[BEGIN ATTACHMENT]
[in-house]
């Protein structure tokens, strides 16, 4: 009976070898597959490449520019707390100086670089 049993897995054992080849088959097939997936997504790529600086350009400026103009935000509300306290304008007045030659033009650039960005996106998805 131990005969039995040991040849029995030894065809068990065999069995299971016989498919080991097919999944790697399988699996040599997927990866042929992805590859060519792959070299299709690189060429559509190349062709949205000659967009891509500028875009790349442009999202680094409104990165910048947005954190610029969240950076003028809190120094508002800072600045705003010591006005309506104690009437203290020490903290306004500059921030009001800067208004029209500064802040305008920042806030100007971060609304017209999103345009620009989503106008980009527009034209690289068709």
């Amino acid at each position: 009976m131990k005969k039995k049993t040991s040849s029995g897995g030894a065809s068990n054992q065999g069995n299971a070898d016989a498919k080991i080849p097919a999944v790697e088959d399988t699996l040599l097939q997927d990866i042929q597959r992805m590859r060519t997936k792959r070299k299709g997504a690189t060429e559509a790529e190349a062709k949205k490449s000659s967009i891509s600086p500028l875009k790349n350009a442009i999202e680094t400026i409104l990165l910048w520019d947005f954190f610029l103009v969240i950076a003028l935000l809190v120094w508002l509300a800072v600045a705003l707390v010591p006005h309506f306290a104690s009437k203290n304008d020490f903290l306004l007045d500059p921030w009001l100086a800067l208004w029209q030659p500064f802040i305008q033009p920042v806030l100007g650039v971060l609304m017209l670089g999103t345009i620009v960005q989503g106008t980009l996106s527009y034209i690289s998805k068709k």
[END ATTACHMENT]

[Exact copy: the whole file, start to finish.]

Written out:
[in-house]
């Protein structure tokens, strides 16, 4: 009976070898597959490449520019707390100086670089 049993897995054992080849088959097939997936997504790529600086350009400026103009935000509300306290304008007045030659033009650039960005996106998805 131990005969039995040991040849029995030894065809068990065999069995299971016989498919080991097919999944790697399988699996040599997927990866042929992805590859060519792959070299299709690189060429559509190349062709949205000659967009891509500028875009790349442009999202680094409104990165910048947005954190610029969240950076003028809190120094508002800072600045705003010591006005309506104690009437203290020490903290306004500059921030009001800067208004029209500064802040305008920042806030100007971060609304017209999103345009620009989503106008980009527009034209690289068709």
């Amino acid at each position: 009976m131990k005969k039995k049993t040991s040849s029995g897995g030894a065809s068990n054992q065999g069995n299971a070898d016989a498919k080991i080849p097919a999944v790697e088959d399988t699996l040599l097939q997927d990866i042929q597959r992805m590859r060519t997936k792959r070299k299709g997504a690189t060429e559509a790529e190349a062709k949205k490449s000659s967009i891509s600086p500028l875009k790349n350009a442009i999202e680094t400026i409104l990165l910048w520019d947005f954190f610029l103009v969240i950076a003028l935000l809190v120094w508002l509300a800072v600045a705003l707390v010591p006005h309506f306290a104690s009437k203290n304008d020490f903290l306004l007045d500059p921030w009001l100086a800067l208004w029209q030659p500064f802040i305008q033009p920042v806030l100007g650039v971060l609304m017209l670089g999103t345009i620009v960005q989503g106008t980009l996106s527009y034209i690289s998805k068709k």